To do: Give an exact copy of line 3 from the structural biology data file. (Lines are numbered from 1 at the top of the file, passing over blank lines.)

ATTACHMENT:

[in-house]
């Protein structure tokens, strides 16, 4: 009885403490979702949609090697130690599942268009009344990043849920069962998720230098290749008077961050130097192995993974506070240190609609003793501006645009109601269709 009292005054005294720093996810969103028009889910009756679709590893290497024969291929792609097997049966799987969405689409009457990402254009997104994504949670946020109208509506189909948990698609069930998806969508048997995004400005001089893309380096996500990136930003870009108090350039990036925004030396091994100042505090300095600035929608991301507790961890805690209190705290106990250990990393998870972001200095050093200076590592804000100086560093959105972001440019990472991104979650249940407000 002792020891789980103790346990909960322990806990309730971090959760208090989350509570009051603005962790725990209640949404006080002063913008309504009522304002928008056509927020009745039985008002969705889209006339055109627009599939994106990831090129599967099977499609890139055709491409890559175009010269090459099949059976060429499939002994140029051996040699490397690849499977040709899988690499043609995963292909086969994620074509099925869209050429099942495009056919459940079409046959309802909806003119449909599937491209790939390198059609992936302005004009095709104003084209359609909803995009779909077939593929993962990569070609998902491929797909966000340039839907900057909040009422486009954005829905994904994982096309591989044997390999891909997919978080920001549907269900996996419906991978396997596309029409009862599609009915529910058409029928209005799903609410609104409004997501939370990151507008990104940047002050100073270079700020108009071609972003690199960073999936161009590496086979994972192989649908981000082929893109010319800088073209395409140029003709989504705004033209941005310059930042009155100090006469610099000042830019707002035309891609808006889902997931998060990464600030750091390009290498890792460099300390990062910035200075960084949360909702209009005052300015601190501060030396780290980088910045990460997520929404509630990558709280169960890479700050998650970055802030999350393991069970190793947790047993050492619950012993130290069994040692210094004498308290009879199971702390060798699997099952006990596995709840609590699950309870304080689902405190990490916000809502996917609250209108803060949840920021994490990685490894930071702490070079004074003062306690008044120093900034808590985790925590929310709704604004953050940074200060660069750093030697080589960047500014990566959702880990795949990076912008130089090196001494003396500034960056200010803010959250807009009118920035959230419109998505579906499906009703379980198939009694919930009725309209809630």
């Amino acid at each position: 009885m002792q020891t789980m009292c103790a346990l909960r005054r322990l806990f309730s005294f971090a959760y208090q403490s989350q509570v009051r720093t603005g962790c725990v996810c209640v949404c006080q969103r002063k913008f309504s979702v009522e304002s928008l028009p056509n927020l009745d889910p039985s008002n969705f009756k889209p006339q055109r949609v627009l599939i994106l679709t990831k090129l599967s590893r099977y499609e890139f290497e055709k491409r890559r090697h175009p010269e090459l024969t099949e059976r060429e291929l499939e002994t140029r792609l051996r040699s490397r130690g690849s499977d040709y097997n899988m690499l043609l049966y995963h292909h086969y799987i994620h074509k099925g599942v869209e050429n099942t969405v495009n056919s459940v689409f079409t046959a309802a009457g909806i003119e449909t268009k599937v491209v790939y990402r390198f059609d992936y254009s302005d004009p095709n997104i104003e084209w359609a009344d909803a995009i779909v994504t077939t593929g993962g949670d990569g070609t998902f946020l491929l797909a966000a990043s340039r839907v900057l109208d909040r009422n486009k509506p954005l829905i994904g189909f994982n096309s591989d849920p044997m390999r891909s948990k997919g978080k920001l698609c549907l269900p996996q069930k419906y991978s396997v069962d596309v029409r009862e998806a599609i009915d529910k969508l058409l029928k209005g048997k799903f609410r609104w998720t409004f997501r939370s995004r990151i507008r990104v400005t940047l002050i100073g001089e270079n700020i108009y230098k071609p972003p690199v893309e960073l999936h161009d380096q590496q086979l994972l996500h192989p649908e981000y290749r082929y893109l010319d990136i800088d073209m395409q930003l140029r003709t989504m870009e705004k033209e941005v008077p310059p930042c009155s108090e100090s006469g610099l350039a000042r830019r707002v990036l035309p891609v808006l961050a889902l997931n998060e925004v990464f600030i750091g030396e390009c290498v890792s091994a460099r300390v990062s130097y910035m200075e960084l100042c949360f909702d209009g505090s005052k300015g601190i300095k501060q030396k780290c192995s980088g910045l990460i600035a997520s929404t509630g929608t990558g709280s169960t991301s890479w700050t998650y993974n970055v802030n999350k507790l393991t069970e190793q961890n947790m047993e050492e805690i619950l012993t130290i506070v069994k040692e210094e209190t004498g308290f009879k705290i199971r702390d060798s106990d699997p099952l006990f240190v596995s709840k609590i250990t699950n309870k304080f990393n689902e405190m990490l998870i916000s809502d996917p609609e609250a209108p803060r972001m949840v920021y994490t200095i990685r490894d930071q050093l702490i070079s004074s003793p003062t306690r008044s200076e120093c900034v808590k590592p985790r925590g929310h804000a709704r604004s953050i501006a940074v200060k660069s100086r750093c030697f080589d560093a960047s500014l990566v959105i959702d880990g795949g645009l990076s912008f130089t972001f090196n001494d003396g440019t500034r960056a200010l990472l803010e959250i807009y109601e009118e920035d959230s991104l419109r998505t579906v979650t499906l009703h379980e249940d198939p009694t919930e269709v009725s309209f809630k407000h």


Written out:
């Amino acid at each position: 009885m002792q020891t789980m009292c103790a346990l909960r005054r322990l806990f309730s005294f971090a959760y208090q403490s989350q509570v009051r720093t603005g962790c725990v996810c209640v949404c006080q969103r002063k913008f309504s979702v009522e304002s928008l028009p056509n927020l009745d889910p039985s008002n969705f009756k889209p006339q055109r949609v627009l599939i994106l679709t990831k090129l599967s590893r099977y499609e890139f290497e055709k491409r890559r090697h175009p010269e090459l024969t099949e059976r060429e291929l499939e002994t140029r792609l051996r040699s490397r130690g690849s499977d040709y097997n899988m690499l043609l049966y995963h292909h086969y799987i994620h074509k099925g599942v869209e050429n099942t969405v495009n056919s459940v689409f079409t046959a309802a009457g909806i003119e449909t268009k599937v491209v790939y990402r390198f059609d992936y254009s302005d004009p095709n997104i104003e084209w359609a009344d909803a995009i779909v994504t077939t593929g993962g949670d990569g070609t998902f946020l491929l797909a966000a990043s340039r839907v900057l109208d909040r009422n486009k509506p954005l829905i994904g189909f994982n096309s591989d849920p044997m390999r891909s948990k997919g978080k920001l698609c549907l269900p996996q069930k419906y991978s396997v069962d596309v029409r009862e998806a599609i009915d529910k969508l058409l029928k209005g048997k799903f609410r609104w998720t409004f997501r939370s995004r990151i507008r990104v400005t940047l002050i100073g001089e270079n700020i108009y230098k071609p972003p690199v893309e960073l999936h161009d380096q590496q086979l994972l996500h192989p649908e981000y290749r082929y893109l010319d990136i800088d073209m395409q930003l140029r003709t989504m870009e705004k033209e941005v008077p310059p930042c009155s108090e100090s006469g610099l350039a000042r830019r707002v990036l035309p891609v808006l961050a889902l997931n998060e925004v990464f600030i750091g030396e390009c290498v890792s091994a460099r300390v990062s130097y910035m200075e960084l100042c949360f909702d209009g505090s005052k300015g601190i300095k501060q030396k780290c192995s980088g910045l990460i600035a997520s929404t509630g929608t990558g709280s169960t991301s890479w700050t998650y993974n970055v802030n999350k507790l393991t069970e190793q961890n947790m047993e050492e805690i619950l012993t130290i506070v069994k040692e210094e209190t004498g308290f009879k705290i199971r702390d060798s106990d699997p099952l006990f240190v596995s709840k609590i250990t699950n309870k304080f990393n689902e405190m990490l998870i916000s809502d996917p609609e609250a209108p803060r972001m949840v920021y994490t200095i990685r490894d930071q050093l702490i070079s004074s003793p003062t306690r008044s200076e120093c900034v808590k590592p985790r925590g929310h804000a709704r604004s953050i501006a940074v200060k660069s100086r750093c030697f080589d560093a960047s500014l990566v959105i959702d880990g795949g645009l990076s912008f130089t972001f090196n001494d003396g440019t500034r960056a200010l990472l803010e959250i807009y109601e009118e920035d959230s991104l419109r998505t579906v979650t499906l009703h379980e249940d198939p009694t919930e269709v009725s309209f809630k407000h």